Too little, too late. Hillary went down anyway, amid cries of media bias. And the media was biased. Not against women, or for blacks, but for the underdog. Even when he was ahead, Obama seemed like the underdog. Hillary had that effect on him. If he should put her on the ticket, it'll be four, perhaps eight, years as the underdog. Longer than Wally Cox.

Now, let's review the Republican primaries. Uh, did they have primaries? Yes, yes, now I remember. There was a lot of fuss about Mitt Romney, and Rudy Guliani, and the guy from Law and Order, but when the dust settled, there was John McCain standing and singing, "Bomb, bomb, bomb, bomb, bomb Iran!" Of course, before we do that, there's the little matter of Iraq. McCain was pounced on for saying we'd be there for a hundred years. People assumed a century of roadside bombs and suicide attacks. This was a misrepresentation. He was talking about a Korea-type occupation. However, this was a misrepresentation of a misrepresentation. After all, the violent part of our stay in Korea lasted only three years. We've had five violent years in Iraq. If there's still violence this time next year, it'll be twice as long as Korea. If there's violence past that, it could last longer than MASH, except that John McCain is no Alan Alda (though the Bush administration has had no shortage of Frank Burns).

I recently interviewed Republican strategist James Backus Snopes about the problems facing his party in the fall.

KJ: What do you think your chances are in the fall?
JBS: I'd say they're pretty good. Great, in fact.
KJ: Really? You guys have controlled two, sometimes all three, branches of government for the last eight years. As a result, we have a war with no end in sight, a busted housing market, high unemployment, skyrocketing prices at the pump, and an entire planet that hates our guts. Yet you think you're going to win?
JBS: As we Republicans like to say, it'll be a cakewalk.
KJ: You're not worried?
JBS: Nope
KJ: Not even a little?
JBS: Nada.
KJ: Why?
JBS:(smiling) Because Barack Obama has the MOST LIBERAL VOTING RECORD OF ANYBODY IN THE ENTIRE U.S. SENATE!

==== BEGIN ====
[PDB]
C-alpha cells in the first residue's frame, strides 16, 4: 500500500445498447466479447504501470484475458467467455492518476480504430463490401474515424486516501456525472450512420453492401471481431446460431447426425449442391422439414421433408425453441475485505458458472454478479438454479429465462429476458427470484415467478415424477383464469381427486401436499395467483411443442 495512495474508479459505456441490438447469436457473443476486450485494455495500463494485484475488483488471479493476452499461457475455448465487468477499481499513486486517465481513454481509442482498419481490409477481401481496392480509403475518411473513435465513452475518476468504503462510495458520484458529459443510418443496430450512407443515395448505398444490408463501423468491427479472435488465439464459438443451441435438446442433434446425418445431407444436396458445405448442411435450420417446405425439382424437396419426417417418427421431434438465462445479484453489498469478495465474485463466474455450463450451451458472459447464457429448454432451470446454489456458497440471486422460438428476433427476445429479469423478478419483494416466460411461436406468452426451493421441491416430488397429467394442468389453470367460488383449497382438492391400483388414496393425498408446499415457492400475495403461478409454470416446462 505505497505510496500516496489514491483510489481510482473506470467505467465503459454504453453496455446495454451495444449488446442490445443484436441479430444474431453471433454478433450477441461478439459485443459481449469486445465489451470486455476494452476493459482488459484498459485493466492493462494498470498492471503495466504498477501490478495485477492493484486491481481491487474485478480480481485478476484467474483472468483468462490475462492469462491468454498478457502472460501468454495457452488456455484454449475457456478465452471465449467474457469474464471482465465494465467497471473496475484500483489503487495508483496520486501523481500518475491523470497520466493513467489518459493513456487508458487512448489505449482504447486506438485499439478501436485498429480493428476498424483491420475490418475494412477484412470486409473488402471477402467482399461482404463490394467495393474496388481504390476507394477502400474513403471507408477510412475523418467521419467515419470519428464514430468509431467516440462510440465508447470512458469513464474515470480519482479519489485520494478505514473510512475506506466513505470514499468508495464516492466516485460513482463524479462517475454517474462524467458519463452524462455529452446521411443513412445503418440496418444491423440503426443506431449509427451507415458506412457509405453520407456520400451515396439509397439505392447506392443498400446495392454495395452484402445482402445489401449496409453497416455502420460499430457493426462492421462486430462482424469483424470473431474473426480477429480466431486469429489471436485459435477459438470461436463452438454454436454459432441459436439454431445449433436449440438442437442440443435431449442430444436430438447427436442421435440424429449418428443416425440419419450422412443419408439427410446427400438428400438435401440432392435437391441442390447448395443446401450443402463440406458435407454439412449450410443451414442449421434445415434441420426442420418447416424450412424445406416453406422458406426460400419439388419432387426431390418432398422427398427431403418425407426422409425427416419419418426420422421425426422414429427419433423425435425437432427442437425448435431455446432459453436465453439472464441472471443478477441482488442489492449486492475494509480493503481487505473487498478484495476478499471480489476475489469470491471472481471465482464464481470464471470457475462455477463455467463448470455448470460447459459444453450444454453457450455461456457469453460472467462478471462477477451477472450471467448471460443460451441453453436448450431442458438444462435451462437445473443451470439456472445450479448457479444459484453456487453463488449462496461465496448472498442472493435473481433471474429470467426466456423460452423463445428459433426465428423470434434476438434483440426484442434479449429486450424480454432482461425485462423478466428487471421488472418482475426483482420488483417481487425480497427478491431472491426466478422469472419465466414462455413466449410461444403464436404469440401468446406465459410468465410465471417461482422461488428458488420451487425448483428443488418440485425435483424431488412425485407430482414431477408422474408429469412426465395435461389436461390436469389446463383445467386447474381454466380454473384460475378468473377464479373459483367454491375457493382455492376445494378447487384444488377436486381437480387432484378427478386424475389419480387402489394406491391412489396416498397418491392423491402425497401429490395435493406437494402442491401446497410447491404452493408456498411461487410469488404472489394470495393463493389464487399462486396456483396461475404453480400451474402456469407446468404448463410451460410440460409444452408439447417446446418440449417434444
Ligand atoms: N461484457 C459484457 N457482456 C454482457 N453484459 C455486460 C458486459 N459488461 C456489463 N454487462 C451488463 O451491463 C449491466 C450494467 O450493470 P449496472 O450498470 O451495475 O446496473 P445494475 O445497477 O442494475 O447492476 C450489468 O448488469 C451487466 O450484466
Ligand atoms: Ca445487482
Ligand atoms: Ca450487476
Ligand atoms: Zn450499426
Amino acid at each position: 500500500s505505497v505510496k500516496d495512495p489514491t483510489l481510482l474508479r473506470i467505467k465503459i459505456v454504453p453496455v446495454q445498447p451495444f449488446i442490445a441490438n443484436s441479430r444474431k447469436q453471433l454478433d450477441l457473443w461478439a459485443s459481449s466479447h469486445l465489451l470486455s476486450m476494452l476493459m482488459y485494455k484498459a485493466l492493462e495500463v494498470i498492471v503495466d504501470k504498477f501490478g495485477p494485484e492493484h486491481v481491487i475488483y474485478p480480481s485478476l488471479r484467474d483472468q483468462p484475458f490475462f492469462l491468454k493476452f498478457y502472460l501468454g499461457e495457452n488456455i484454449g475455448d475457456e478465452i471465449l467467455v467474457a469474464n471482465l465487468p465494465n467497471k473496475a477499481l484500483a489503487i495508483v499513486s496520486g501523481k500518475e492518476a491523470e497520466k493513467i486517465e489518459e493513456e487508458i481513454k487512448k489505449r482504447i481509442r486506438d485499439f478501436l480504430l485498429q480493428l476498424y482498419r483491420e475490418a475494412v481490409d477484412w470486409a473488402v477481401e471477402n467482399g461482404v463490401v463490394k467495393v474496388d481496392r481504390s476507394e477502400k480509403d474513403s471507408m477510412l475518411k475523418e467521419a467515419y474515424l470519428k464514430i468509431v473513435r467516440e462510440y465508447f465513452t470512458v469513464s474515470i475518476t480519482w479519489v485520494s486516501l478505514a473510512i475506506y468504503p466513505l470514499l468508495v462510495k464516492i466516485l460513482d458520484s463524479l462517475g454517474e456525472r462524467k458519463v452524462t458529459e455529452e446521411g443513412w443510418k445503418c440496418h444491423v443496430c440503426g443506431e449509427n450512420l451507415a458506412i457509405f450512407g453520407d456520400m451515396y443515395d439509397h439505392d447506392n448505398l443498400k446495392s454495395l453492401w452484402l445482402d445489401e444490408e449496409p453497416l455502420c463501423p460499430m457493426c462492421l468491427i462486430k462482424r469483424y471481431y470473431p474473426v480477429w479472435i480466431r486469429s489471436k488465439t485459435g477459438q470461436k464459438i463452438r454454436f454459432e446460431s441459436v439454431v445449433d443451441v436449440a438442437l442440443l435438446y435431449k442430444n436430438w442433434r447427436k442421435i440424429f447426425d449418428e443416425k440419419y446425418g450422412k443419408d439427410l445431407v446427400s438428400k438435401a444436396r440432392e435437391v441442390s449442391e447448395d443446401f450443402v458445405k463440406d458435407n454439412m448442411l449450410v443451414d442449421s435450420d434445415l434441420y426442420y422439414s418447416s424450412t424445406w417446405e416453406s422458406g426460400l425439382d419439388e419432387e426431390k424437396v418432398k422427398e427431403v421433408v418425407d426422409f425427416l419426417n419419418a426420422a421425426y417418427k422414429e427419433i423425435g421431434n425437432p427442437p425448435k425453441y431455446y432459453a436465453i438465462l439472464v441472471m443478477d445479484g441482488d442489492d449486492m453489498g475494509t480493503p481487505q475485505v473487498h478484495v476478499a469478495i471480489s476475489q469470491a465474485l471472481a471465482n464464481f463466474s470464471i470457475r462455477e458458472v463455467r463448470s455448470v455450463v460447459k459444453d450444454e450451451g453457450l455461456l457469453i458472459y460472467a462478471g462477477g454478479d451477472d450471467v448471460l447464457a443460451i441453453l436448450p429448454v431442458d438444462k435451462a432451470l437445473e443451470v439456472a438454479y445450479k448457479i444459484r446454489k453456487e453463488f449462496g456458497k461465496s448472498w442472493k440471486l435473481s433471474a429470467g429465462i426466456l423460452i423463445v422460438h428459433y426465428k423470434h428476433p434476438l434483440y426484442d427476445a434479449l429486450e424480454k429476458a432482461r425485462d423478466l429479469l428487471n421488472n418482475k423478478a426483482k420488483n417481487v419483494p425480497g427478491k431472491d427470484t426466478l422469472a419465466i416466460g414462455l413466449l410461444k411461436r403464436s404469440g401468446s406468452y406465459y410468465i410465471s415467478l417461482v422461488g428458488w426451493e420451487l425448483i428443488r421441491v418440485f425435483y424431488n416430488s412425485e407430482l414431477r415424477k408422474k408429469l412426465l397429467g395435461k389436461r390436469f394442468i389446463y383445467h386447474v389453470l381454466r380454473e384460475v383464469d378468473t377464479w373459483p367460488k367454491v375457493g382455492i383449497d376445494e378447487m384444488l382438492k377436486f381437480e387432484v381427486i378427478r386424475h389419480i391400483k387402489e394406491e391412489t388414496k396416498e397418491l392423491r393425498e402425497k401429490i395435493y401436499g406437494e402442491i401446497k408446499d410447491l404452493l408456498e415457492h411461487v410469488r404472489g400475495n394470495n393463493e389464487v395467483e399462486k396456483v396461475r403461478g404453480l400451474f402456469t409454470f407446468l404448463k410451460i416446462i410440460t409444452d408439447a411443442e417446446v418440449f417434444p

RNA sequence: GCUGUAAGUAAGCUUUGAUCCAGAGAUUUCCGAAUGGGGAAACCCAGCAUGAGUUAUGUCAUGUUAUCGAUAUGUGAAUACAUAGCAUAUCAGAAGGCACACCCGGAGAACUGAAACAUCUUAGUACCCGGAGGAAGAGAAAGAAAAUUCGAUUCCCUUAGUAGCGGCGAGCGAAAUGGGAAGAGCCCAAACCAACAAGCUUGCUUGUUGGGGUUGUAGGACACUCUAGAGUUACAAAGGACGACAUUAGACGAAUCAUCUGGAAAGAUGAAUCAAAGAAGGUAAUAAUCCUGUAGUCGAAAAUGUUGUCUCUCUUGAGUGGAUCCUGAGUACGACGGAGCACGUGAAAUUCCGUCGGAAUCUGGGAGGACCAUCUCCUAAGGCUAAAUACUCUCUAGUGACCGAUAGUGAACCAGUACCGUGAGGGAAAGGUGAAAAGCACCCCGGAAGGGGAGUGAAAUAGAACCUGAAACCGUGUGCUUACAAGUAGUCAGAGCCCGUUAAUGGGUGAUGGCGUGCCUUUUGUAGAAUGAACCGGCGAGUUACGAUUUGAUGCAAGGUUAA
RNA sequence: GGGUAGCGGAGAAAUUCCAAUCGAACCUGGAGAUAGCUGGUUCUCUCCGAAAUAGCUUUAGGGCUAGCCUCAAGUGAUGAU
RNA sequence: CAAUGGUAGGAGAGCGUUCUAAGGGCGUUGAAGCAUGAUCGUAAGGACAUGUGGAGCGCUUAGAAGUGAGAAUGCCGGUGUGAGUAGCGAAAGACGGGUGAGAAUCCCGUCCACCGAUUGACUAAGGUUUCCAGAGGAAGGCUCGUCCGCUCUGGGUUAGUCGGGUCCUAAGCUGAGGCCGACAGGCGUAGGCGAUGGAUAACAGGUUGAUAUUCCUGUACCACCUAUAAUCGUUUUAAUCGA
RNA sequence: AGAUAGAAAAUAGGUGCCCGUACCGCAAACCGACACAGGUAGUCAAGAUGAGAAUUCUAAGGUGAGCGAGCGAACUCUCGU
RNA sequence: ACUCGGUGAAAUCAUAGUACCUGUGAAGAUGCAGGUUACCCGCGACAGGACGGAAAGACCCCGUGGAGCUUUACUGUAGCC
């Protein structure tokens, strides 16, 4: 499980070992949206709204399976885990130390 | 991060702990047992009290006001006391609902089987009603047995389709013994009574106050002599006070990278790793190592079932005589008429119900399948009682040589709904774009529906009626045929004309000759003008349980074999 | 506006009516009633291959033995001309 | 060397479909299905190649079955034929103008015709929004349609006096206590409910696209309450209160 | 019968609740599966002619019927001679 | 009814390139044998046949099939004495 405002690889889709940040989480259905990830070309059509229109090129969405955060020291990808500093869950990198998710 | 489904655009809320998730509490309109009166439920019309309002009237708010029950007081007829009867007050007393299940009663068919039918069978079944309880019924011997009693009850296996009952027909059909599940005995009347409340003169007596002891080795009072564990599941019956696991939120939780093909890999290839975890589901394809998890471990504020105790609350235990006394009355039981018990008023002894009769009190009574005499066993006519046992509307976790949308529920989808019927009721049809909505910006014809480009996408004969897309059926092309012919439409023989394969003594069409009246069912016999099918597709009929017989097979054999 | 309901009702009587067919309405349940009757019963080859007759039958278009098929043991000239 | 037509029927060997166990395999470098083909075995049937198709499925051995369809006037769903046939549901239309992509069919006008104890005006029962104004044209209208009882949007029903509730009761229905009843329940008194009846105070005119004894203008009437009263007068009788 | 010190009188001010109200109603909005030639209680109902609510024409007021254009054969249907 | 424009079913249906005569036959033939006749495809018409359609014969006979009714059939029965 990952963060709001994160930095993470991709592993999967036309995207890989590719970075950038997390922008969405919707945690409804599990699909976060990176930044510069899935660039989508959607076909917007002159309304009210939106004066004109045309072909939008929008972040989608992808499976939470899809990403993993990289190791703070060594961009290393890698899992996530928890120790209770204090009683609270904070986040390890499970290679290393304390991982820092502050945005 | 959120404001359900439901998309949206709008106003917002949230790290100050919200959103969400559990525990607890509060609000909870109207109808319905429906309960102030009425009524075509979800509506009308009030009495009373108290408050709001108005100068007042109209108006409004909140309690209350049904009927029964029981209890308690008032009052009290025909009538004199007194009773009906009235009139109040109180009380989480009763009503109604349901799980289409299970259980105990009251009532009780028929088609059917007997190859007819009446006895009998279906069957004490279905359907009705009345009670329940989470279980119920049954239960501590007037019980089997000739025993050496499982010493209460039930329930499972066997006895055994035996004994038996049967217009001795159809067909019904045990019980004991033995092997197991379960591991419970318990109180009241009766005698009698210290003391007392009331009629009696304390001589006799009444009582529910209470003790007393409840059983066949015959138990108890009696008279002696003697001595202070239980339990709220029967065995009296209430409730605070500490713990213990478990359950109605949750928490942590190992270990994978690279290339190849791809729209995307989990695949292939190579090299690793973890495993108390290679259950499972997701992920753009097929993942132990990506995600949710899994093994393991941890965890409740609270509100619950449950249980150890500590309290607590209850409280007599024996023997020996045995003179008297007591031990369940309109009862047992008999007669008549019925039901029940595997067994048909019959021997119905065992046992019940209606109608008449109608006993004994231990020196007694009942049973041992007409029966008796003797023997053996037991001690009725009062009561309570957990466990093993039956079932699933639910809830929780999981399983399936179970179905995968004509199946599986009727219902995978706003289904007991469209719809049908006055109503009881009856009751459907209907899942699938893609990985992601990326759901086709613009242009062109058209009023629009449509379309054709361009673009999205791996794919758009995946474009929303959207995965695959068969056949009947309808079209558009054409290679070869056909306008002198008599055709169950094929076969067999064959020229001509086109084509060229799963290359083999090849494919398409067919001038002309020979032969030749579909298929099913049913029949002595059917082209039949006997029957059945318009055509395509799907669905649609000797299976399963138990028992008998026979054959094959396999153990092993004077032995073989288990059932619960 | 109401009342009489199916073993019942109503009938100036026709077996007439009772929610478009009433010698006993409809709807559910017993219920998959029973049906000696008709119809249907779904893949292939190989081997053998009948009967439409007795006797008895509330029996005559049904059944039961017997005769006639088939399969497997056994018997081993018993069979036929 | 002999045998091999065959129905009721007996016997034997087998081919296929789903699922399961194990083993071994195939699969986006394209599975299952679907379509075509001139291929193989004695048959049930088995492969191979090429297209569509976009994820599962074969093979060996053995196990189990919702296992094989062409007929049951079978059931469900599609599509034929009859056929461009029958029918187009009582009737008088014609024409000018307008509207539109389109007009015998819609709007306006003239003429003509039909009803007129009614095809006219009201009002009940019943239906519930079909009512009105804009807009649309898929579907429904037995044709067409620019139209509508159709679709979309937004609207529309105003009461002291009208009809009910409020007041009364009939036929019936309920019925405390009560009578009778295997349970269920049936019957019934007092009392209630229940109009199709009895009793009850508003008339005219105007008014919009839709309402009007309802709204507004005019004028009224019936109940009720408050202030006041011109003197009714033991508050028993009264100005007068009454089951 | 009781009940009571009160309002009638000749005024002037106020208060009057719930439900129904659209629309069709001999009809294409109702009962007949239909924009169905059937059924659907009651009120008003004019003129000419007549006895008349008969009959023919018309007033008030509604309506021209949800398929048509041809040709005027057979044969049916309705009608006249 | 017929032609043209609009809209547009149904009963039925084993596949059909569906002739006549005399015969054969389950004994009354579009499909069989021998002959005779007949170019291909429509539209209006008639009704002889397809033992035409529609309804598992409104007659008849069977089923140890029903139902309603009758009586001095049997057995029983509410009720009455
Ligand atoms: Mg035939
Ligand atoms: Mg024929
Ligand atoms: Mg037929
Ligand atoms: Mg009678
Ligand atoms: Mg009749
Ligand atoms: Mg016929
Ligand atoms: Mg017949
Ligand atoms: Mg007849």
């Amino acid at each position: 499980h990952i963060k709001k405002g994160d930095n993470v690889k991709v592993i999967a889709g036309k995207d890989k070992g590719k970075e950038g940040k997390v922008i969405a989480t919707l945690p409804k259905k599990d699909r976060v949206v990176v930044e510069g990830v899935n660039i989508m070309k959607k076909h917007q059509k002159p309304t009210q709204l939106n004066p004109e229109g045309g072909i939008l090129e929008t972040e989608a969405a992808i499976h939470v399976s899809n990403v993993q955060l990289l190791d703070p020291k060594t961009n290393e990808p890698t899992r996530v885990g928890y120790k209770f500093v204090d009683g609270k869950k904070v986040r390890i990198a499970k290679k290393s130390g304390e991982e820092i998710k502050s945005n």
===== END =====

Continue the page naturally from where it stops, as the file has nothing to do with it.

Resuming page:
So what if there's war and recession? At least we've been saved from folk music.

Monday, June 2, 2008

Isle Chatter

By now, the season finale of Lost has been analyzed, psychoanalized, scutinized, theorized, philosophised, and pretty much blogged to death, but I haven't had MY say, so pay attention...It was pretty good!

It starts out with last season's finale flashforward that we initially thought was a flashback. I was hoping this year they might have a flashback that we all mistake for a flashforward, but the show's producers chose not to. Who am I to criticize? They're in Hollywood, and I'm plopped in front of a library computer half a continent or so away. Anyway, we find that the guy in the coffin and in the obituary is Jeremy Bentham. Now, your faithful blogger has only a high school education, and I honestly didn't know Jeremy Bentham was some famous 19th century philosopher. I assumed he was some character on the show. I just couldn't remember which one. The guy with the time-travel experiments? The guy flying the helicopter? Hurly's shrink? If they're going to reference a philosopher, why not Plato? I've heard of him (he had his own republic, right?).

An exciting moment was when Jack and Sawyer rush to save Hurly from mortal danger. They instead find him pissing against a tree. He could very well still be in danger. There may be poison ivy about, and, as Hurly's fly is down, he could catch it in the very last place you want to catch poison ivy. I know, I know. Poison ivy's not native to the tropics. Well, neither are polar bears.

What would a season finale be without Locke and Jack sometimes failing to see eye to eye? Faith vs Science. Or Mulder vs Scully, without the underlying sexual tension. You do get overlying great dialogue. Jack harranges Locke for blowing up the sub, knifing a would-be rescuer, etc, but Locke has one of the show's all-time great comebacks: "You fired what you thought was a loaded gun right into my face, so let's call it even."

Properly chastened, Jack, along with Hurly and Sawyer, head back to the chopper while Locke and Ben prepare to move the island (I'm skipping over how Ben escaped his captors. Suffice to say, another unholy alliance between the losties, this time Kate and Sayid, and the once fearsome, now increasingly mundane Others). Locke and Ben are interrupted by the arrival of, uh, what was his name again? Jeremy Benthem? Hold on while I check a Lost web sight with characters names on it......Keamer. His name was Keamer. How could I forget a name like that? Anyway, Keamer the mercanary shows up all wired up with some radio-controlled explosive (I wonder if he got that at Radio Shack?). He threatens to blow up the boat if Ben doesn't give himself up. As other bloggers have pointed out, this makes no sense. First off, Keamer's already seen Ben let his own daughter get killed. Even if he hadn't, he must know by know that Ben regards the people on the boat as his enemies. This is a little like Adolf Hitler warning Neville Chamberlain that if he doesn't give up Czechoslovakia, he'll blow up Germany. No other series could survive such holes in the plot. But Lost is all about holes in the plot. It's why we all fell in love with it in the first place.